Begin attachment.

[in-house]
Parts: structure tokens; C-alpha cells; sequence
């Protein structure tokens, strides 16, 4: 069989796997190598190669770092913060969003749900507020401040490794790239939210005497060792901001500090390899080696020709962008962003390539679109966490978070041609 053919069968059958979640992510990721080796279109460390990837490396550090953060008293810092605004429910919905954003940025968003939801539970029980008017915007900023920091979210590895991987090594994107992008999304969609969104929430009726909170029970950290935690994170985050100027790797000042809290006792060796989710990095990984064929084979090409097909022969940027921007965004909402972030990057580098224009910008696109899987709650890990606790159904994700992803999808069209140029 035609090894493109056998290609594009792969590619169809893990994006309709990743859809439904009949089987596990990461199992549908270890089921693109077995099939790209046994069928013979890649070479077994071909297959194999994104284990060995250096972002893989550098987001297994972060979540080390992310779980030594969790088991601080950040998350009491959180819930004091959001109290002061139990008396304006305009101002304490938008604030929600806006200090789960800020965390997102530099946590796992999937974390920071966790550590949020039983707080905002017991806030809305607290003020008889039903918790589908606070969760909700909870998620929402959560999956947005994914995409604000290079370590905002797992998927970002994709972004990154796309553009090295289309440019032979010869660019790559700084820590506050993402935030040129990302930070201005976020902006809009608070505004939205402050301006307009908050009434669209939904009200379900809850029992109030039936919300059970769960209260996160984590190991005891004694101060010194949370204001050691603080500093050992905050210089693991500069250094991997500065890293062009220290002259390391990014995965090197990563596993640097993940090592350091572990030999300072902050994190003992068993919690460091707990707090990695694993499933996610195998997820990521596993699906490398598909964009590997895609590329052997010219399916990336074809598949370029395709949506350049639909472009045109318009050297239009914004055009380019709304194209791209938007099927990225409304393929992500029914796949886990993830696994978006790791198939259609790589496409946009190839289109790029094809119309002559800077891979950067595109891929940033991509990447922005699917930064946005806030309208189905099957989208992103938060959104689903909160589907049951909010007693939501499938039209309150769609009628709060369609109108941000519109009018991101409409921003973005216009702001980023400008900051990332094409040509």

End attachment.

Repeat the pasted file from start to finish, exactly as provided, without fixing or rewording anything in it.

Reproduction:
[in-house]
Parts: structure tokens; C-alpha cells; sequence
């Protein structure tokens, strides 16, 4: 069989796997190598190669770092913060969003749900507020401040490794790239939210005497060792901001500090390899080696020709962008962003390539679109966490978070041609 053919069968059958979640992510990721080796279109460390990837490396550090953060008293810092605004429910919905954003940025968003939801539970029980008017915007900023920091979210590895991987090594994107992008999304969609969104929430009726909170029970950290935690994170985050100027790797000042809290006792060796989710990095990984064929084979090409097909022969940027921007965004909402972030990057580098224009910008696109899987709650890990606790159904994700992803999808069209140029 035609090894493109056998290609594009792969590619169809893990994006309709990743859809439904009949089987596990990461199992549908270890089921693109077995099939790209046994069928013979890649070479077994071909297959194999994104284990060995250096972002893989550098987001297994972060979540080390992310779980030594969790088991601080950040998350009491959180819930004091959001109290002061139990008396304006305009101002304490938008604030929600806006200090789960800020965390997102530099946590796992999937974390920071966790550590949020039983707080905002017991806030809305607290003020008889039903918790589908606070969760909700909870998620929402959560999956947005994914995409604000290079370590905002797992998927970002994709972004990154796309553009090295289309440019032979010869660019790559700084820590506050993402935030040129990302930070201005976020902006809009608070505004939205402050301006307009908050009434669209939904009200379900809850029992109030039936919300059970769960209260996160984590190991005891004694101060010194949370204001050691603080500093050992905050210089693991500069250094991997500065890293062009220290002259390391990014995965090197990563596993640097993940090592350091572990030999300072902050994190003992068993919690460091707990707090990695694993499933996610195998997820990521596993699906490398598909964009590997895609590329052997010219399916990336074809598949370029395709949506350049639909472009045109318009050297239009914004055009380019709304194209791209938007099927990225409304393929992500029914796949886990993830696994978006790791198939259609790589496409946009190839289109790029094809119309002559800077891979950067595109891929940033991509990447922005699917930064946005806030309208189905099957989208992103938060959104689903909160589907049951909010007693939501499938039209309150769609009628709060369609109108941000519109009018991101409409921003973005216009702001980023400008900051990332094409040509």